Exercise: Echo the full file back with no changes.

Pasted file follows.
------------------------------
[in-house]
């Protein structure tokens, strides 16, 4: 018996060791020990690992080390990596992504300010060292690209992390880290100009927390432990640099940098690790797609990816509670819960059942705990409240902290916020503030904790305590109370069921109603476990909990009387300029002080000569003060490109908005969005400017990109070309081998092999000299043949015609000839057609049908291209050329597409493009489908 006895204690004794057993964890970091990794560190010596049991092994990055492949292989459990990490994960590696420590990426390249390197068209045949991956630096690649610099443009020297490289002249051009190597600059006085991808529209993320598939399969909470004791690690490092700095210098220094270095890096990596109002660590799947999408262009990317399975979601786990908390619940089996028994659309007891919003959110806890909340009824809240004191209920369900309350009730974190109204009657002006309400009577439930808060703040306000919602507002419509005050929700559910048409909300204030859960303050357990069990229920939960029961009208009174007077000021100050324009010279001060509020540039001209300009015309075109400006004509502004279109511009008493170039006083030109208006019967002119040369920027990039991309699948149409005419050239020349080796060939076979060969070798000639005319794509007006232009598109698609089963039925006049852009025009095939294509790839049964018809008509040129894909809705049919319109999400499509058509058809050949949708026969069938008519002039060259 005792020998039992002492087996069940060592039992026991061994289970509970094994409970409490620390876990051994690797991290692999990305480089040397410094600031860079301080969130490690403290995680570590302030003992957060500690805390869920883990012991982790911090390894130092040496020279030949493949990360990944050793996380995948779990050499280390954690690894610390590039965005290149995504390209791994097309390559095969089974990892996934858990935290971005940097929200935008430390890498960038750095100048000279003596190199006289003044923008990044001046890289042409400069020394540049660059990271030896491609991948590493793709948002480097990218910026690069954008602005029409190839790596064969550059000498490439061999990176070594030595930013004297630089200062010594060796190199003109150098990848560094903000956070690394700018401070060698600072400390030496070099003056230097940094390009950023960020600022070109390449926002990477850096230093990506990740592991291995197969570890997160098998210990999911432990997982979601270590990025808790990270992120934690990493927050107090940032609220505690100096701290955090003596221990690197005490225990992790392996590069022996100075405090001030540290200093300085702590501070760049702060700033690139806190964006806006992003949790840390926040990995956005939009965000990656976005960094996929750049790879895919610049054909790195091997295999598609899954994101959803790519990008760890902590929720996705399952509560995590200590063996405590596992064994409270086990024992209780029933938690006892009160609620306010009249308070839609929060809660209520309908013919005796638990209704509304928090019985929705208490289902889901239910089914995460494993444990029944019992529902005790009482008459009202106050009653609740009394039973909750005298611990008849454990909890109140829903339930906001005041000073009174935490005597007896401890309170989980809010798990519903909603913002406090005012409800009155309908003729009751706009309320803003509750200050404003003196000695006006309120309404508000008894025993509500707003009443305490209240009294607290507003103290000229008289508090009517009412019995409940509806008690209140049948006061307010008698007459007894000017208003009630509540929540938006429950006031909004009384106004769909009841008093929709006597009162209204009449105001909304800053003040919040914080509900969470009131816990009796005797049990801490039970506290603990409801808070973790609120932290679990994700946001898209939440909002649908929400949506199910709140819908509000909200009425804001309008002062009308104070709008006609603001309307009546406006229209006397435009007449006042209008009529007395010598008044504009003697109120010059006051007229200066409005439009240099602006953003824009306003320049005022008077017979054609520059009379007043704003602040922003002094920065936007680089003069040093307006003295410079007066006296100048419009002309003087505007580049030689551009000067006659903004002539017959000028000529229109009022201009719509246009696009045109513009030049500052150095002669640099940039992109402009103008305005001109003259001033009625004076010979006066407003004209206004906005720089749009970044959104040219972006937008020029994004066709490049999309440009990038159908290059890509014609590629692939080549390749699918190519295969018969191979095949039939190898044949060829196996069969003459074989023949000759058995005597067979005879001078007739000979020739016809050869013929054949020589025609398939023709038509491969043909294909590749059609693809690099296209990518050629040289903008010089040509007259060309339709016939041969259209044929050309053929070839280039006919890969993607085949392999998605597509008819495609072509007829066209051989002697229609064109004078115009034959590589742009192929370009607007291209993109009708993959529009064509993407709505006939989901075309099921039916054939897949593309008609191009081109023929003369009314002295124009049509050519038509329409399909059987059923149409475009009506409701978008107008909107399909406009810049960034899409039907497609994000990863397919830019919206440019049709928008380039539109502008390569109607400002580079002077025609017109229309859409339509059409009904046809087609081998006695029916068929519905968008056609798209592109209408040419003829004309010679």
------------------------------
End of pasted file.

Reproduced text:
[in-house]
């Protein structure tokens, strides 16, 4: 018996060791020990690992080390990596992504300010060292690209992390880290100009927390432990640099940098690790797609990816509670819960059942705990409240902290916020503030904790305590109370069921109603476990909990009387300029002080000569003060490109908005969005400017990109070309081998092999000299043949015609000839057609049908291209050329597409493009489908 006895204690004794057993964890970091990794560190010596049991092994990055492949292989459990990490994960590696420590990426390249390197068209045949991956630096690649610099443009020297490289002249051009190597600059006085991808529209993320598939399969909470004791690690490092700095210098220094270095890096990596109002660590799947999408262009990317399975979601786990908390619940089996028994659309007891919003959110806890909340009824809240004191209920369900309350009730974190109204009657002006309400009577439930808060703040306000919602507002419509005050929700559910048409909300204030859960303050357990069990229920939960029961009208009174007077000021100050324009010279001060509020540039001209300009015309075109400006004509502004279109511009008493170039006083030109208006019967002119040369920027990039991309699948149409005419050239020349080796060939076979060969070798000639005319794509007006232009598109698609089963039925006049852009025009095939294509790839049964018809008509040129894909809705049919319109999400499509058509058809050949949708026969069938008519002039060259 005792020998039992002492087996069940060592039992026991061994289970509970094994409970409490620390876990051994690797991290692999990305480089040397410094600031860079301080969130490690403290995680570590302030003992957060500690805390869920883990012991982790911090390894130092040496020279030949493949990360990944050793996380995948779990050499280390954690690894610390590039965005290149995504390209791994097309390559095969089974990892996934858990935290971005940097929200935008430390890498960038750095100048000279003596190199006289003044923008990044001046890289042409400069020394540049660059990271030896491609991948590493793709948002480097990218910026690069954008602005029409190839790596064969550059000498490439061999990176070594030595930013004297630089200062010594060796190199003109150098990848560094903000956070690394700018401070060698600072400390030496070099003056230097940094390009950023960020600022070109390449926002990477850096230093990506990740592991291995197969570890997160098998210990999911432990997982979601270590990025808790990270992120934690990493927050107090940032609220505690100096701290955090003596221990690197005490225990992790392996590069022996100075405090001030540290200093300085702590501070760049702060700033690139806190964006806006992003949790840390926040990995956005939009965000990656976005960094996929750049790879895919610049054909790195091997295999598609899954994101959803790519990008760890902590929720996705399952509560995590200590063996405590596992064994409270086990024992209780029933938690006892009160609620306010009249308070839609929060809660209520309908013919005796638990209704509304928090019985929705208490289902889901239910089914995460494993444990029944019992529902005790009482008459009202106050009653609740009394039973909750005298611990008849454990909890109140829903339930906001005041000073009174935490005597007896401890309170989980809010798990519903909603913002406090005012409800009155309908003729009751706009309320803003509750200050404003003196000695006006309120309404508000008894025993509500707003009443305490209240009294607290507003103290000229008289508090009517009412019995409940509806008690209140049948006061307010008698007459007894000017208003009630509540929540938006429950006031909004009384106004769909009841008093929709006597009162209204009449105001909304800053003040919040914080509900969470009131816990009796005797049990801490039970506290603990409801808070973790609120932290679990994700946001898209939440909002649908929400949506199910709140819908509000909200009425804001309008002062009308104070709008006609603001309307009546406006229209006397435009007449006042209008009529007395010598008044504009003697109120010059006051007229200066409005439009240099602006953003824009306003320049005022008077017979054609520059009379007043704003602040922003002094920065936007680089003069040093307006003295410079007066006296100048419009002309003087505007580049030689551009000067006659903004002539017959000028000529229109009022201009719509246009696009045109513009030049500052150095002669640099940039992109402009103008305005001109003259001033009625004076010979006066407003004209206004906005720089749009970044959104040219972006937008020029994004066709490049999309440009990038159908290059890509014609590629692939080549390749699918190519295969018969191979095949039939190898044949060829196996069969003459074989023949000759058995005597067979005879001078007739000979020739016809050869013929054949020589025609398939023709038509491969043909294909590749059609693809690099296209990518050629040289903008010089040509007259060309339709016939041969259209044929050309053929070839280039006919890969993607085949392999998605597509008819495609072509007829066209051989002697229609064109004078115009034959590589742009192929370009607007291209993109009708993959529009064509993407709505006939989901075309099921039916054939897949593309008609191009081109023929003369009314002295124009049509050519038509329409399909059987059923149409475009009506409701978008107008909107399909406009810049960034899409039907497609994000990863397919830019919206440019049709928008380039539109502008390569109607400002580079002077025609017109229309859409339509059409009904046809087609081998006695029916068929519905968008056609798209592109209408040419003829004309010679």